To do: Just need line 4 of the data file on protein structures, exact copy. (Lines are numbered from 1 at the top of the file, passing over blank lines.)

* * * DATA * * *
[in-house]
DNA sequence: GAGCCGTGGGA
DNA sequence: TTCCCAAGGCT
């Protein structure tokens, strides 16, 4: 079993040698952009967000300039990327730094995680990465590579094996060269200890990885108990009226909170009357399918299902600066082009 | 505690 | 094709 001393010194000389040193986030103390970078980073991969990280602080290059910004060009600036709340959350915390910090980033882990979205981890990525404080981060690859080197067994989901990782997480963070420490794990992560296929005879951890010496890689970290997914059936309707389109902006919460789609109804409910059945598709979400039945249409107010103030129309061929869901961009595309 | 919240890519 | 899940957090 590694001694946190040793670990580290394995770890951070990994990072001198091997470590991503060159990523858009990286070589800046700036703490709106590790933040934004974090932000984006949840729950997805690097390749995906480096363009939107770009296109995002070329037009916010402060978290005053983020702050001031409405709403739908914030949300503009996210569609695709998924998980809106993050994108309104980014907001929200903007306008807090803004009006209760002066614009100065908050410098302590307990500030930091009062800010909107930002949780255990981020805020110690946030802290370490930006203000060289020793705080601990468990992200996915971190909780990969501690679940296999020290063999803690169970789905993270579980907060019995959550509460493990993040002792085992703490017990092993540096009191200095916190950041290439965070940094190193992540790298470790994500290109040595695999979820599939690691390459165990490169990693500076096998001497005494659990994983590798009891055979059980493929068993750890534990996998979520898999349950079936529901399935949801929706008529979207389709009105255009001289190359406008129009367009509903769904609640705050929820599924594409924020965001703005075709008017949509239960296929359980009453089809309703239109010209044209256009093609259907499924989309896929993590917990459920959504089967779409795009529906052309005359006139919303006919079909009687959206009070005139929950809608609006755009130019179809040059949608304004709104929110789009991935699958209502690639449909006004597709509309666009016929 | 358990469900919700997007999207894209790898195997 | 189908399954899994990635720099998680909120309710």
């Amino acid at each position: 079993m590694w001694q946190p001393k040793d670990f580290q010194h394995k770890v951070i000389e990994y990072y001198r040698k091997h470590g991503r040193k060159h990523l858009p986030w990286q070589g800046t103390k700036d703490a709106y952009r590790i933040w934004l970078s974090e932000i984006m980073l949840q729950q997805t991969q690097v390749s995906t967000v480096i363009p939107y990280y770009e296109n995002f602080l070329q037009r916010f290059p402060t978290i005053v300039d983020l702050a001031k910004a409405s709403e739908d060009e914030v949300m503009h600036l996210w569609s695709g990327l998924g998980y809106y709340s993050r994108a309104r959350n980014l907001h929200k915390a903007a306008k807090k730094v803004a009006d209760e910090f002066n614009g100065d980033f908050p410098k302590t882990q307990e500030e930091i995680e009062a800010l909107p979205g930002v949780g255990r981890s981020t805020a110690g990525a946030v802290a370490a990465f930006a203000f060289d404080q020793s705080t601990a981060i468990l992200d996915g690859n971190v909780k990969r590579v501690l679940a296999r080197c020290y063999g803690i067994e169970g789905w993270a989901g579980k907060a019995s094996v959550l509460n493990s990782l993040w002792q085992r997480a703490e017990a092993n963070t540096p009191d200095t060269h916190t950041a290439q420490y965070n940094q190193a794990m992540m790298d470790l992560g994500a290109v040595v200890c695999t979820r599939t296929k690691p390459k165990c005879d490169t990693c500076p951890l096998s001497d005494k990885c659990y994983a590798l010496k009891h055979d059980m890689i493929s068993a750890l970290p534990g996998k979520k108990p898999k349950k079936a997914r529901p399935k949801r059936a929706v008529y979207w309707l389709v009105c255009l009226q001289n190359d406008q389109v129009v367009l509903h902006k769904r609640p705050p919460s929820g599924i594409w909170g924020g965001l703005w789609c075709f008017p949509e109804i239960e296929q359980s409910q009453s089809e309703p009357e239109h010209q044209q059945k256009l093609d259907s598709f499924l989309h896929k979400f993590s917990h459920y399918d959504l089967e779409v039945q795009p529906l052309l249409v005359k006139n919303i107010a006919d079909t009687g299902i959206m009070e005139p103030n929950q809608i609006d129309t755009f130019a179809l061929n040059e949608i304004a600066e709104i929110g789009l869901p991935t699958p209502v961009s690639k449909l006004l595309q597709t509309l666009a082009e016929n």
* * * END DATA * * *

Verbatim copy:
């Protein structure tokens, strides 16, 4: 079993040698952009967000300039990327730094995680990465590579094996060269200890990885108990009226909170009357399918299902600066082009 | 505690 | 094709 001393010194000389040193986030103390970078980073991969990280602080290059910004060009600036709340959350915390910090980033882990979205981890990525404080981060690859080197067994989901990782997480963070420490794990992560296929005879951890010496890689970290997914059936309707389109902006919460789609109804409910059945598709979400039945249409107010103030129309061929869901961009595309 | 919240890519 | 899940957090 590694001694946190040793670990580290394995770890951070990994990072001198091997470590991503060159990523858009990286070589800046700036703490709106590790933040934004974090932000984006949840729950997805690097390749995906480096363009939107770009296109995002070329037009916010402060978290005053983020702050001031409405709403739908914030949300503009996210569609695709998924998980809106993050994108309104980014907001929200903007306008807090803004009006209760002066614009100065908050410098302590307990500030930091009062800010909107930002949780255990981020805020110690946030802290370490930006203000060289020793705080601990468990992200996915971190909780990969501690679940296999020290063999803690169970789905993270579980907060019995959550509460493990993040002792085992703490017990092993540096009191200095916190950041290439965070940094190193992540790298470790994500290109040595695999979820599939690691390459165990490169990693500076096998001497005494659990994983590798009891055979059980493929068993750890534990996998979520898999349950079936529901399935949801929706008529979207389709009105255009001289190359406008129009367009509903769904609640705050929820599924594409924020965001703005075709008017949509239960296929359980009453089809309703239109010209044209256009093609259907499924989309896929993590917990459920959504089967779409795009529906052309005359006139919303006919079909009687959206009070005139929950809608609006755009130019179809040059949608304004709104929110789009991935699958209502690639449909006004597709509309666009016929 | 358990469900919700997007999207894209790898195997 | 189908399954899994990635720099998680909120309710």